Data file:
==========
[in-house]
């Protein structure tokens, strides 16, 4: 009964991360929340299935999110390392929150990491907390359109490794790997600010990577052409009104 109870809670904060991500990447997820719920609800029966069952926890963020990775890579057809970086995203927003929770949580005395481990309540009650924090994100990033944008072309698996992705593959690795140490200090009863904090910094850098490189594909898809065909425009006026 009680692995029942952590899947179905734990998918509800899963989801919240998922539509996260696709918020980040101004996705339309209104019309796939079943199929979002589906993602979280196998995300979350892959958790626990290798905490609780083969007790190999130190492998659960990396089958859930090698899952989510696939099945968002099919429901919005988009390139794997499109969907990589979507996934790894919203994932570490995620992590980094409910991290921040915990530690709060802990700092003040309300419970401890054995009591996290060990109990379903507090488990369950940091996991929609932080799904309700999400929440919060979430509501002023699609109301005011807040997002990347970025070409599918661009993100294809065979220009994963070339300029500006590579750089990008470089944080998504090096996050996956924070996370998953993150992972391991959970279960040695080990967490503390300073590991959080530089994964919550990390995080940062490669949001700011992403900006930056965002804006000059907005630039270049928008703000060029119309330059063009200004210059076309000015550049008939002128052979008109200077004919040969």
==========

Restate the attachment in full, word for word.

[in-house]
């Protein structure tokens, strides 16, 4: 009964991360929340299935999110390392929150990491907390359109490794790997600010990577052409009104 109870809670904060991500990447997820719920609800029966069952926890963020990775890579057809970086995203927003929770949580005395481990309540009650924090994100990033944008072309698996992705593959690795140490200090009863904090910094850098490189594909898809065909425009006026 009680692995029942952590899947179905734990998918509800899963989801919240998922539509996260696709918020980040101004996705339309209104019309796939079943199929979002589906993602979280196998995300979350892959958790626990290798905490609780083969007790190999130190492998659960990396089958859930090698899952989510696939099945968002099919429901919005988009390139794997499109969907990589979507996934790894919203994932570490995620992590980094409910991290921040915990530690709060802990700092003040309300419970401890054995009591996290060990109990379903507090488990369950940091996991929609932080799904309700999400929440919060979430509501002023699609109301005011807040997002990347970025070409599918661009993100294809065979220009994963070339300029500006590579750089990008470089944080998504090096996050996956924070996370998953993150992972391991959970279960040695080990967490503390300073590991959080530089994964919550990390995080940062490669949001700011992403900006930056965002804006000059907005630039270049928008703000060029119309330059063009200004210059076309000015550049008939002128052979008109200077004919040969």